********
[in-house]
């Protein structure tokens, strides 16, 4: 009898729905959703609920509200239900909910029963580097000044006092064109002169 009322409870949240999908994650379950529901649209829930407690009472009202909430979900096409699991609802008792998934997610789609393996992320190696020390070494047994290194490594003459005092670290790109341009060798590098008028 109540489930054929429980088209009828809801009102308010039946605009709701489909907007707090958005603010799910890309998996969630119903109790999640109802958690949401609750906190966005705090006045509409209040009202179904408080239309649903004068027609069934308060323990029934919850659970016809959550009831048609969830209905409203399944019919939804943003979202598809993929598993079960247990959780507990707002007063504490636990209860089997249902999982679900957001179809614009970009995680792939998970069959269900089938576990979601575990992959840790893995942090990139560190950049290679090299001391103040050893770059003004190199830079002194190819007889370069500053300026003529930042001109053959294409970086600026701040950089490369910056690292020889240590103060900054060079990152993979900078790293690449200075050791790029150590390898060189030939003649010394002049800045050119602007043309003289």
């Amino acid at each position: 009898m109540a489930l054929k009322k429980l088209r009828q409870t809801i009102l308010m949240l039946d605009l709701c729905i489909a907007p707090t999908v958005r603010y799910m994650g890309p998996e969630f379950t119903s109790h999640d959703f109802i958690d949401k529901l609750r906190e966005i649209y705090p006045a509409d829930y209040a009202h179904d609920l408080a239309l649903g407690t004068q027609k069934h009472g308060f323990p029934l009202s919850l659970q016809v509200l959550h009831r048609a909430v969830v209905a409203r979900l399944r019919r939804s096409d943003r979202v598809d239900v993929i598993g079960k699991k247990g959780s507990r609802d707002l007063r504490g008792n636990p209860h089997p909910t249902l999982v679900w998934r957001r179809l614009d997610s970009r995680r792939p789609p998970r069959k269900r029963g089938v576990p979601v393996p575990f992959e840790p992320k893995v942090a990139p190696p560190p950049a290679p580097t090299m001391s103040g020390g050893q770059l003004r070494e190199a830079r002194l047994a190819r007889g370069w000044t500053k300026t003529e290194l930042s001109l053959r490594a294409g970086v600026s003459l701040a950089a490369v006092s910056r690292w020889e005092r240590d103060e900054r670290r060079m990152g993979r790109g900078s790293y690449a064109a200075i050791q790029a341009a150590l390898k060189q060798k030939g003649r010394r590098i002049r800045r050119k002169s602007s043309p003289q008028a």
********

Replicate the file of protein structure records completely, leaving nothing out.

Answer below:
[in-house]
């Protein structure tokens, strides 16, 4: 009898729905959703609920509200239900909910029963580097000044006092064109002169 009322409870949240999908994650379950529901649209829930407690009472009202909430979900096409699991609802008792998934997610789609393996992320190696020390070494047994290194490594003459005092670290790109341009060798590098008028 109540489930054929429980088209009828809801009102308010039946605009709701489909907007707090958005603010799910890309998996969630119903109790999640109802958690949401609750906190966005705090006045509409209040009202179904408080239309649903004068027609069934308060323990029934919850659970016809959550009831048609969830209905409203399944019919939804943003979202598809993929598993079960247990959780507990707002007063504490636990209860089997249902999982679900957001179809614009970009995680792939998970069959269900089938576990979601575990992959840790893995942090990139560190950049290679090299001391103040050893770059003004190199830079002194190819007889370069500053300026003529930042001109053959294409970086600026701040950089490369910056690292020889240590103060900054060079990152993979900078790293690449200075050791790029150590390898060189030939003649010394002049800045050119602007043309003289």
């Amino acid at each position: 009898m109540a489930l054929k009322k429980l088209r009828q409870t809801i009102l308010m949240l039946d605009l709701c729905i489909a907007p707090t999908v958005r603010y799910m994650g890309p998996e969630f379950t119903s109790h999640d959703f109802i958690d949401k529901l609750r906190e966005i649209y705090p006045a509409d829930y209040a009202h179904d609920l408080a239309l649903g407690t004068q027609k069934h009472g308060f323990p029934l009202s919850l659970q016809v509200l959550h009831r048609a909430v969830v209905a409203r979900l399944r019919r939804s096409d943003r979202v598809d239900v993929i598993g079960k699991k247990g959780s507990r609802d707002l007063r504490g008792n636990p209860h089997p909910t249902l999982v679900w998934r957001r179809l614009d997610s970009r995680r792939p789609p998970r069959k269900r029963g089938v576990p979601v393996p575990f992959e840790p992320k893995v942090a990139p190696p560190p950049a290679p580097t090299m001391s103040g020390g050893q770059l003004r070494e190199a830079r002194l047994a190819r007889g370069w000044t500053k300026t003529e290194l930042s001109l053959r490594a294409g970086v600026s003459l701040a950089a490369v006092s910056r690292w020889e005092r240590d103060e900054r670290r060079m990152g993979r790109g900078s790293y690449a064109a200075i050791q790029a341009a150590l390898k060189q060798k030939g003649r010394r590098i002049r800045r050119k002169s602007s043309p003289q008028a």